There is an inherent beauty to thrift. Working each day in sometimes harsh conditions, never having to start an engine or worry what part of the tractor has frozen solid, Harv and Mr. Whistling Sweets can make even the words ‘manure sled’ sound as resilient and beautiful as the low-key chirping of Snow Buntings. The Snow Buntings come to my farm in the winter, looking for an easier place than the arctic, where they nest. They’re not big animals, but every year there’s something hopeful and enduring about them. As long as any animal is willing to come to northern Maine in winter for the easy climate, there’s hope in the world. When the winter is at its worst and the days are darkest—when the entire farm seems to be dying a slow, excruciating death — the Snow Buntings and the oxen are always there, almost quiet in the fields.

Spotlight On: Livestock

Lineback Cattle

Lineback Cattle

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Cattle with lineback color patterns have occurred throughout the world in many breeds. In some cases this is a matter of random selection. In others, the markings are a distinct characteristic of the breed; while in some it is one of a number of patterns common to a local type. Considering that livestock of all classes have been imported to the United States, it is not surprising that we have our own Lineback breed.

Feeding Elk Winter Work for the Belgians

Feeding Elk: Winter Work for the Belgians

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Doug Strike of rural Sublette County is spending his second winter feeding wild elk in nearby Bondurant, Wyoming. Strike is supplementing his logging income as well as helping his team of Belgian draft horses to keep in shape for the coming season. From May to the end of November he uses his horses to skid logs out of the mountains of western Wyoming. I found the use of Doug’s beautiful Belgian team an exciting example of appropriate technology.

The Brabants Farm

The Brabants’ Farm

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The Brabants’ Farm is a multi purpose farming operation whose main goal is to promote “horsefarming.” Our philosophy is to support the transformation of regional conventional agriculture and forestry into a sustainable, socially responsible, and less petroleum dependent based agriculture, by utilizing animal drawn technology (“horsefarming”), and by meeting key challenges in 21st century small scale agriculture and forestry in Colombia and throughout South America.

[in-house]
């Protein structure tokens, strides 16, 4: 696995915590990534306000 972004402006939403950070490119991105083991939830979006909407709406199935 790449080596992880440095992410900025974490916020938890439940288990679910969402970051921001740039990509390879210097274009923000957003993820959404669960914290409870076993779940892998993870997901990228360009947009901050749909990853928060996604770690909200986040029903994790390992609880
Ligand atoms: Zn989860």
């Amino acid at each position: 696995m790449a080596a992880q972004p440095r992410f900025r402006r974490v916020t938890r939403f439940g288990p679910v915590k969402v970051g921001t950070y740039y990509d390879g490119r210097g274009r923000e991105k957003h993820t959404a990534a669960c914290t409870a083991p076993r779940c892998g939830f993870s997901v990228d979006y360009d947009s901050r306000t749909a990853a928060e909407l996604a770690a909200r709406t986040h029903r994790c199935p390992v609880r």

Hay Making with a Single Horse Part 3

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In parallel with making hay on the ground, nearly every year I have also made some hay on tripods. The attraction of this method is that it only needs one day of good weather to dry the grass sufficiently before it is put on the tripods, and then the hay takes very little harm no matter what the weather, usually coming out green, dry and smelling of hay two weeks later when it can be baled or stacked.

Work Horse Handbook

Work Horse Handbook

Horses are honest creatures. And, what I mean by honest is that a horse is almost always true to his motivations, his needs, his perceptions: if he wants to eat, if he needs water, if he perceives danger. He is incapable of temporarily setting aside or subverting his motivations to get to some distant goal. This is often mistaken as evidence for a lack of intelligence, a conclusion which says more of human nature than equine smarts. What it means for the horse is that he is almost never lazy, sneaky or deceptive. It is simply not in his nature.

The Best Kept Secret, Revisited

The Best Kept Secret, Revisited

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At the same time that U.S. commercial beekeeping is circling down in a death spiral, hobby beekeeping is booming and almost every beekeeping club in the country has at least twice as many members as it did twenty years ago. What this means is that if you are fortunate enough to live in a place with relatively clean and varied sources of pollen and nectar, the potential for a successful family-sized commercial apiary is better now than it has been for many decades.

Fjordworks: Zen and the Art of Training the Novice Teamster Part 2

Fjordworks: Zen and the Art of Training the Novice Teamster Part 2

In the practice of Zen sitting meditation, a special emphasis is placed on maintaining a relaxed but upright sitting posture, in which the vertical and horizontal axis of the body meet at a center point. Finding this core of gravity within can restore a sense of well-being and ease to the practitioner. This balanced seat of ease is not all that different from the state of relaxed concentration we need to achieve to effectively ride or drive horses.

Livestock Guardians

Introducing Your Guard Dog To New Livestock And Other Dogs